from the you-don't-do-that dept
Unfortunately, it looks like there was a similar situation in one of the big copyright trolling cases last week. Last fall, we wrote about how Judge Michael Baylson decided to force a group of Malibu Media copyright trolling cases to trial, after it became apparent that Malibu Media didn't seem particularly interested in going through with a trial (similar to most copyright trolls). Unfortunately, it then came out that one of the "selected" defendants lied, committing perjury, and (on top of that) destroyed the evidence. This is just ridiculously stupid.
In the end, all of the defendants "settled," but the case still had a sort of sham trial. Yes, there was no reason for the trial, since everyone basically settled, but the lawyer for Malibu, Keith Lipscomb, asked the court to enter a "final judgment." That basically allowed the judge to rail against the stupid defendant who lied and destroyed evidence (who deserves to be yelled at by the court for his actions), but it also now allows Lipscomb to use the "judgment" of $112,500 to threaten many others who are not in the same situation as the guy who lost. There's a good summary from lawyer John Whitaker, who found the whole thing baffling.
In sum, all of the defendants stipulated to liability before the trial. Plaintiff had already agreed not to seek damages against two of the three defendants. The third defendant stipulated to liability. Malibu Media and the third defendant asked the judge to enter a finding on damages, even though they had already agreed on what he would pay.Well, actually, he points out, everyone knows why:
So there was absolutely nothing at issue during the trial. Not liability. Not damages. Nothing.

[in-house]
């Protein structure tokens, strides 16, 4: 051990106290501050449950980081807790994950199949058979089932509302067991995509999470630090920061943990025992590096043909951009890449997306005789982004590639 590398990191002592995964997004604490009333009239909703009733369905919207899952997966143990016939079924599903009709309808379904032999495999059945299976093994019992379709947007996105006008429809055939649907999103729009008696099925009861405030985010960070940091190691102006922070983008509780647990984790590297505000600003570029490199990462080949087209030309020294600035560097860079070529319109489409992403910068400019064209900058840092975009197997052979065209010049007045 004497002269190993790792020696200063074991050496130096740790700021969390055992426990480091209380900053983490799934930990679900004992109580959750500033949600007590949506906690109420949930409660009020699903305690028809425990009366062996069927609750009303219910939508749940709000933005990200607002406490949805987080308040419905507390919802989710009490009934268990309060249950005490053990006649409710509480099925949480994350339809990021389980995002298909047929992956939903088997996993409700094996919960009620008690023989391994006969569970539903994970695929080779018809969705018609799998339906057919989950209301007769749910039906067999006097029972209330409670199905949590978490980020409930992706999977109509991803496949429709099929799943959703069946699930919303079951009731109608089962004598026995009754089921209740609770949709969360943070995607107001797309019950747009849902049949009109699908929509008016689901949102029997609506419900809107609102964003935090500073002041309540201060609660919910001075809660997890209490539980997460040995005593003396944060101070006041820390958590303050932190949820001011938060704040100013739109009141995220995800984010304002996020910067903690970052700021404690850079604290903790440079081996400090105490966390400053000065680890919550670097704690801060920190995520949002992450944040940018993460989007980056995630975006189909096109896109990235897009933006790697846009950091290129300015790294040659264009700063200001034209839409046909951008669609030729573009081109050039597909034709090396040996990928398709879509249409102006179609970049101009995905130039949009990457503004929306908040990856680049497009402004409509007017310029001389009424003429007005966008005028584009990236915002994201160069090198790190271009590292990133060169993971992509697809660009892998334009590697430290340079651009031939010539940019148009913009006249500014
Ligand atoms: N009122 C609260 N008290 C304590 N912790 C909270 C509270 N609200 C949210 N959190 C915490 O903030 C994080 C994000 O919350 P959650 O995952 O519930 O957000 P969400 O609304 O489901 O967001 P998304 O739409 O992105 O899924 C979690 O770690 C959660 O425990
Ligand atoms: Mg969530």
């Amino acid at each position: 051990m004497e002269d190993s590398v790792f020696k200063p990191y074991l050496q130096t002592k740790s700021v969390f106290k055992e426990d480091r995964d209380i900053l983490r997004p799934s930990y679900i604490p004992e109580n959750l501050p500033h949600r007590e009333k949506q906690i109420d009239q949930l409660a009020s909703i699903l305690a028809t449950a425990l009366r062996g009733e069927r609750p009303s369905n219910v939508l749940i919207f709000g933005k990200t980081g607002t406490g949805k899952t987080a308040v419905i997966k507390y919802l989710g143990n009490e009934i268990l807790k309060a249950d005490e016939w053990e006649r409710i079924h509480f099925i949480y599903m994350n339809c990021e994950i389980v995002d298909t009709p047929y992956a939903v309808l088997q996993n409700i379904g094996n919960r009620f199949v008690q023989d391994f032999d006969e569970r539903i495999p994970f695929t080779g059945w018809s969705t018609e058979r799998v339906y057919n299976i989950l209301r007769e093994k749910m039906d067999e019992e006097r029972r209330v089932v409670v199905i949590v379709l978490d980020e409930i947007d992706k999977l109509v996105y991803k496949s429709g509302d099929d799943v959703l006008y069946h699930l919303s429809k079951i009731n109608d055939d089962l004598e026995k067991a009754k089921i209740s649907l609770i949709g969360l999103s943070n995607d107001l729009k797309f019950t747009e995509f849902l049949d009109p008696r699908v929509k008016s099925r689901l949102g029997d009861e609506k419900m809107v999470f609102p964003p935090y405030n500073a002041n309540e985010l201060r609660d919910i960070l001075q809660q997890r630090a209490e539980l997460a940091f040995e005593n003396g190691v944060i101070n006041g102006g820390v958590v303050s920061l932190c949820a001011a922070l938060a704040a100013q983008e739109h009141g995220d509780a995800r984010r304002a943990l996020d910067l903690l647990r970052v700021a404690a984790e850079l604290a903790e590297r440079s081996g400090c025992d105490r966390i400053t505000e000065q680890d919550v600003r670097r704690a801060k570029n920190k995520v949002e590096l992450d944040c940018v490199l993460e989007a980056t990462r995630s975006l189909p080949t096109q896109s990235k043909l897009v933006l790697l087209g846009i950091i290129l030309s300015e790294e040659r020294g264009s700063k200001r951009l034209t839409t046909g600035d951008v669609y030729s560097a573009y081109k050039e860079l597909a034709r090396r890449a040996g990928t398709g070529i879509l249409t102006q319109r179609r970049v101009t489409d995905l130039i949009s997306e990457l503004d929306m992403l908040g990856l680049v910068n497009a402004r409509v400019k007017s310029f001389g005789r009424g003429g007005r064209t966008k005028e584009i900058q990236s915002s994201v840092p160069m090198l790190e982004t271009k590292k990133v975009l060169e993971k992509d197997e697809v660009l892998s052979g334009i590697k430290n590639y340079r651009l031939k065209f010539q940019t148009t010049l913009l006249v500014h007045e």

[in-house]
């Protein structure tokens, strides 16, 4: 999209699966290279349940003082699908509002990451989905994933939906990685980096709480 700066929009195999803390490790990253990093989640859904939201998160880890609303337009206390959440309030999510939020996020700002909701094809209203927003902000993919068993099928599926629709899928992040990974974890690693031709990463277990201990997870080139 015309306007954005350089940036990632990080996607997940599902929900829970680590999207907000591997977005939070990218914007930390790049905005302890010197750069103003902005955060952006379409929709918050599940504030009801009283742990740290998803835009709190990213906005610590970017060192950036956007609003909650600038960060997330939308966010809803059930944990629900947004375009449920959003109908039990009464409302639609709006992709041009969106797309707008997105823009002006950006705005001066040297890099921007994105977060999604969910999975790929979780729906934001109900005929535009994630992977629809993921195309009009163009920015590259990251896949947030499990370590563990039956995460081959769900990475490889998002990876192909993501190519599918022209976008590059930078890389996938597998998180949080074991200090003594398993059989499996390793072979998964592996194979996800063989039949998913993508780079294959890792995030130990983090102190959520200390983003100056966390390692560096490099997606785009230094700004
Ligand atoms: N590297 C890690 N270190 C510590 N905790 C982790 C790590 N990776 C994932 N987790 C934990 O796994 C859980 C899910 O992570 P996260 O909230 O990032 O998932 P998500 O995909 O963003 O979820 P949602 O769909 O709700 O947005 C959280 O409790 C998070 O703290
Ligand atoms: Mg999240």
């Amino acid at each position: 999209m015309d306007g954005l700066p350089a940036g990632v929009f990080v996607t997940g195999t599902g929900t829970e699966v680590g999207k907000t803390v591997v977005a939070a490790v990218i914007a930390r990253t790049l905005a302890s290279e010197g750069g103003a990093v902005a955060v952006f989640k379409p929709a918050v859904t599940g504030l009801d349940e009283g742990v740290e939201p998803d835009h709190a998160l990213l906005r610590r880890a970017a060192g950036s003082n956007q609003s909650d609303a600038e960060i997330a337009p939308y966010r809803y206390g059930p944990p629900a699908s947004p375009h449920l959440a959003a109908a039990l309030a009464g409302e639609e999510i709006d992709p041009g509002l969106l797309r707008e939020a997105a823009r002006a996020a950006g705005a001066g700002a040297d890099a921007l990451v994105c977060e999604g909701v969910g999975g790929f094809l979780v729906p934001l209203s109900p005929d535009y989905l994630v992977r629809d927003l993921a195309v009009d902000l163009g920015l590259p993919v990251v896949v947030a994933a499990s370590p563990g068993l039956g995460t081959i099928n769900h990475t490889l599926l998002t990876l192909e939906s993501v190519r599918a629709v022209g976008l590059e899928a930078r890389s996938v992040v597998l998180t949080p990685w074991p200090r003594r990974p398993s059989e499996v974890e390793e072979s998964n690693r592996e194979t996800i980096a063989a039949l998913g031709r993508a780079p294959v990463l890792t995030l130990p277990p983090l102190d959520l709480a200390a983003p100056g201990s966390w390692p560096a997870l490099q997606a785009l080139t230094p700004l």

Then there was the 'trial' itself. The only party to actually put on a witness was Malibu Media. None of the defendants even cross-examined a witness. Really?
What kind of trial is it where the defendant doesn't challenge any of the plaintiff's witnesses or even put on any witnesses of its own? A sham, that's what.
So why was there even a trial? I have no idea.
It was all about Malibu Media trying to get Judge Baylson to write a document that Malibu Media could use in all its demand letters from now on. I'll point out that, to his credit, Judge Baylson had to tell Lipscomb numerous times that he would not be Lipscomb's advertising spokesman. I think what he said was he wasn't interested in writing anything that was "commercially valuable" to Malibu Media.If the goal wasn't to be "commercially valuable" to Malibu, it looks like it failed. In the aftermath of the ruling, Malibu Media filed dozens of new trolling lawsuits. Yes, the defendant deserved to lose. Infringing by downloading the work, then lying about it to the court and destroying evidence should be punished. But it's a shame that all it's doing in this case is enabling more copyright trolling shakedown behavior.
Bad cases make bad law, and this was clearly a bad case, which was made even worse by the actions of that particular defendant. I'm not saying he should have gotten off free, but the end result here is going to lead many others to feel obligated to pay up when they probably shouldn't.